Fitness and virulence of an ancestral White Spot Syndrome Virus isolate from shrimp

H. Marks, J.J.A. Duijse, D. Zuidema, M.C.W. van Hulten, J.M. Vlak

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59 Citations (Scopus)


White Spot Syndrome Virus, the type species of the virus family Nimaviridae, is a large dsDNA virus infecting shrimp and other crustaceans. Genomic analysis of three completely sequenced WSSV isolates identified two major polymorphic loci, ¿variable region ORF14/15¿ and ¿variable region ORF23/24¿. Here, we characterize a WSSV isolate originating from shrimp collected in Thailand in 1996 (TH-96-II). This isolate contains the largest WSSV genome (312 kb) identified so far, mainly because of its sequences in both major polymorphic loci. Analysis of ¿variable region ORF14/15¿ suggests that TH-96-II may be ancestral to the WSSV isolates described to date. A comparison for virulence was made between TH-96-II and WSSV-TH, a well characterized isolate containing the smallest genome (293 kb) identified at present. After injection of the isolates into Penaeus monodon the mortality rates showed that the median lethal time (LT50) of TH-96-II was approximately 14 days, compared to 3.5 days for WSSV-TH. When both isolates were mixed in equal amounts and serially passaged in shrimp, WSSV-TH outcompeted TH-96-II within four passages. These data suggest a higher virulence of WSSV-TH compared to TH-96-II. The molecular basis for the difference in virulence remains unclear, but a replication advantage of the 19 kb smaller WSSV-TH genome could play a role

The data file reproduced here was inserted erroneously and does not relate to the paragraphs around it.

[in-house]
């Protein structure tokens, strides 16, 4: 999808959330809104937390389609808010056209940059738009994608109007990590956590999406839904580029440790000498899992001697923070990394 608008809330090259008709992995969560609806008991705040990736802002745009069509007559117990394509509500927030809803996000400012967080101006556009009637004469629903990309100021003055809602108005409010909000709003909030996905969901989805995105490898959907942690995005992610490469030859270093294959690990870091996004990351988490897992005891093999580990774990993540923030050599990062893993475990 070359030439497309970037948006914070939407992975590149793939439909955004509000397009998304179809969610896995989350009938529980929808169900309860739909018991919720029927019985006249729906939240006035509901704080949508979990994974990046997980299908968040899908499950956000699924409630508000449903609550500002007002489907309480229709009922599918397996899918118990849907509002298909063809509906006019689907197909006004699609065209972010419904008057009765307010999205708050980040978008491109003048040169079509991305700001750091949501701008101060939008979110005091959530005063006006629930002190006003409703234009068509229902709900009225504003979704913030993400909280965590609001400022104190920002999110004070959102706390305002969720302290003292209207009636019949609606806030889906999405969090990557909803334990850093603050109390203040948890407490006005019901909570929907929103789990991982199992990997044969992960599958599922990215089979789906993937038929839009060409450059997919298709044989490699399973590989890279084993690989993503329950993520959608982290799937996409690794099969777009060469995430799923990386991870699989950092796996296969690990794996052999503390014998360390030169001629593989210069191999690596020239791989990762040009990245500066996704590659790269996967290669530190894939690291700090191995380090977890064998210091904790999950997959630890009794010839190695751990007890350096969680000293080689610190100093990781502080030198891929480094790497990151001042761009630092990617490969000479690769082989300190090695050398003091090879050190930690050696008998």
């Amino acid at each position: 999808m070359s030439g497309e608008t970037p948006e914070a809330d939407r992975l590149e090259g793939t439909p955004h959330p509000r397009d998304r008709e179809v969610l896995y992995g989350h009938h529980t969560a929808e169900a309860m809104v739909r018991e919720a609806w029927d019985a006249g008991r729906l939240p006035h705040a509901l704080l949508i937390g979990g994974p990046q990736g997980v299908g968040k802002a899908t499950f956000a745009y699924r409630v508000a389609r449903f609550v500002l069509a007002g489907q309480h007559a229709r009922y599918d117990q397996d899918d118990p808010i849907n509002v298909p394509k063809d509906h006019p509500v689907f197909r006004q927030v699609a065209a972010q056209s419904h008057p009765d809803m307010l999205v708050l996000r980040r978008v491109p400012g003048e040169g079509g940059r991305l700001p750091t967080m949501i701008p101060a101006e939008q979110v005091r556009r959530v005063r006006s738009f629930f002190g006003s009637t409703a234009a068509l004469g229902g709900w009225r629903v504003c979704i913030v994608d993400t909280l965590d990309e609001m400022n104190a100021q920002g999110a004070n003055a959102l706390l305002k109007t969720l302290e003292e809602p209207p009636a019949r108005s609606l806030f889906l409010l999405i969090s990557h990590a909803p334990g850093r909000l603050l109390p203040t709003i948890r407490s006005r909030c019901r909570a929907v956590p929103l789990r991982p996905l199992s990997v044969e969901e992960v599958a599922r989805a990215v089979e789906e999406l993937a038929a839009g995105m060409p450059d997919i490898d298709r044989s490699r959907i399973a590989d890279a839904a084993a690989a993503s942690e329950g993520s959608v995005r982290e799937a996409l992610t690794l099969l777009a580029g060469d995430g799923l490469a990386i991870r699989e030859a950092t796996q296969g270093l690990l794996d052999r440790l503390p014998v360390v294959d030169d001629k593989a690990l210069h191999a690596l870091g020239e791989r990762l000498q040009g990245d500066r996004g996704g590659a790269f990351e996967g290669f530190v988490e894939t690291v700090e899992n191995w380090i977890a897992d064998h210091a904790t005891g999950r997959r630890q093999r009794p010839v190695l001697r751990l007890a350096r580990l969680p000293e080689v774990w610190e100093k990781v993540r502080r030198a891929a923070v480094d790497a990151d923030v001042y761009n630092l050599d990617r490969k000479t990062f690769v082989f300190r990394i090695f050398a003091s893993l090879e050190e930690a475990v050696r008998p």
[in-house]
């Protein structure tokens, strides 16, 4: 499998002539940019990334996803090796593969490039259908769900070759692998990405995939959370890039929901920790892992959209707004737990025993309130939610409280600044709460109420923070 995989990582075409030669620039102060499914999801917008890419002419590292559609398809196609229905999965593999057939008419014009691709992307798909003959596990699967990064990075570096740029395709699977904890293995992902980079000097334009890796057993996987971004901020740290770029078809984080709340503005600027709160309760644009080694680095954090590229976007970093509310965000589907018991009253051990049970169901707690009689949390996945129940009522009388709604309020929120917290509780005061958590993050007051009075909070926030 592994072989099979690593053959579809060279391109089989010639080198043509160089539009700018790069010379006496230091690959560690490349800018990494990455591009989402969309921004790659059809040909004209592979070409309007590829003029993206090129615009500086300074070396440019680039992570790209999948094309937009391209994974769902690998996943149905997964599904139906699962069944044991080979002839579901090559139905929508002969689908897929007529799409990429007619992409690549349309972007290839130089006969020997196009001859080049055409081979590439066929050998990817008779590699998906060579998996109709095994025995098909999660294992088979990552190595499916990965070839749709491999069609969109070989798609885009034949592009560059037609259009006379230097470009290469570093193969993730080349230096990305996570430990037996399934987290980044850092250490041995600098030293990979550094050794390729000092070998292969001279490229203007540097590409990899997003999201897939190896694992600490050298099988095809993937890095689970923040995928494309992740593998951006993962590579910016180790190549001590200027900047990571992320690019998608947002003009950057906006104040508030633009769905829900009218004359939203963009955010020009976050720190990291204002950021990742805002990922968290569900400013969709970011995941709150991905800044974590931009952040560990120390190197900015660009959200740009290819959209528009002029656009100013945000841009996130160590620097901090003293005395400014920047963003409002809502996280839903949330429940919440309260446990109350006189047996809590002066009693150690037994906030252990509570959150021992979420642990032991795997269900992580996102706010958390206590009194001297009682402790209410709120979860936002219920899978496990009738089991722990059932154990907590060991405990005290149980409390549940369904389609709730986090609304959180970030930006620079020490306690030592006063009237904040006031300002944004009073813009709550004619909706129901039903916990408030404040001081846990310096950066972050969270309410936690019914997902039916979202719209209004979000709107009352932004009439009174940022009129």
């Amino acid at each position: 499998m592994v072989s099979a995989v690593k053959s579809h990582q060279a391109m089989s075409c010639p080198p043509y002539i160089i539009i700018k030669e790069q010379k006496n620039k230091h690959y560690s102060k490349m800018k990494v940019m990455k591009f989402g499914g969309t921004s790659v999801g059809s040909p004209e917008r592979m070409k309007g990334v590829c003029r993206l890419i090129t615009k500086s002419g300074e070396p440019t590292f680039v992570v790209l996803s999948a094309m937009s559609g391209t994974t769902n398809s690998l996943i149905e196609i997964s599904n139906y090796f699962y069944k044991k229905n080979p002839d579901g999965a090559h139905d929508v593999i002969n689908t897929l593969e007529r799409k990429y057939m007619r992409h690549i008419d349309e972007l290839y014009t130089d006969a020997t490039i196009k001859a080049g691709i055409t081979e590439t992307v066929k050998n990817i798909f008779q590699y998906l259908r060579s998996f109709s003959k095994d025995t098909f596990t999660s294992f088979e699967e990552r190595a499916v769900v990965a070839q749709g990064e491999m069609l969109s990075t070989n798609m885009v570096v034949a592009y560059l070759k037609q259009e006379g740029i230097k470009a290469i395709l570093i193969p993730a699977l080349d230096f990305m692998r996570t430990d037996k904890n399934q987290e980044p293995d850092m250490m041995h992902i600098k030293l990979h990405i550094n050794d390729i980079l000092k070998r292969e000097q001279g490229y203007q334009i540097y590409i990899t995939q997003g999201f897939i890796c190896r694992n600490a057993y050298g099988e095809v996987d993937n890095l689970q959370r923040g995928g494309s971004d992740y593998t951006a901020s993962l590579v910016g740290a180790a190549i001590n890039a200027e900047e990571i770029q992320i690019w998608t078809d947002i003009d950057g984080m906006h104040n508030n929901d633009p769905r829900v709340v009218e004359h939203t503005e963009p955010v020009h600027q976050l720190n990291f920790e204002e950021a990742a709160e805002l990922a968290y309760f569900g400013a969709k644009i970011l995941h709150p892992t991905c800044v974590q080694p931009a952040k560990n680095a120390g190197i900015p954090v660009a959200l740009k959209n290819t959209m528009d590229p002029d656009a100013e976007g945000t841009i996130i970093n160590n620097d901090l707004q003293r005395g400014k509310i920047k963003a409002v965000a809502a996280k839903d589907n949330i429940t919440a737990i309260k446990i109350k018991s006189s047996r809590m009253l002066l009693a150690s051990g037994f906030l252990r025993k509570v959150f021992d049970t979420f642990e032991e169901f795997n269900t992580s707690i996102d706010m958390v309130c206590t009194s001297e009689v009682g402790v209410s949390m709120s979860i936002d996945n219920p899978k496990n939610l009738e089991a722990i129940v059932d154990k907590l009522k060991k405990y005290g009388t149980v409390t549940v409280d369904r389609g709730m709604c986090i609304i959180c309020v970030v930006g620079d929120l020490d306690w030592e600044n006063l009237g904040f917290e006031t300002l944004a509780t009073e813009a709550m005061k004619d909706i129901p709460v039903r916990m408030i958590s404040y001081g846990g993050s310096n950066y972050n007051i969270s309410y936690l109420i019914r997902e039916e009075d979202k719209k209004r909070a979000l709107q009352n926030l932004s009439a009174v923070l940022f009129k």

Original languageEnglish
Pages (from-to)9-20
JournalVirus Research
Issue number1-2
Publication statusPublished - 2005


  • experimental-infection
  • genome sequence
  • baculovirus
  • wssv
  • thailand
  • wsbv

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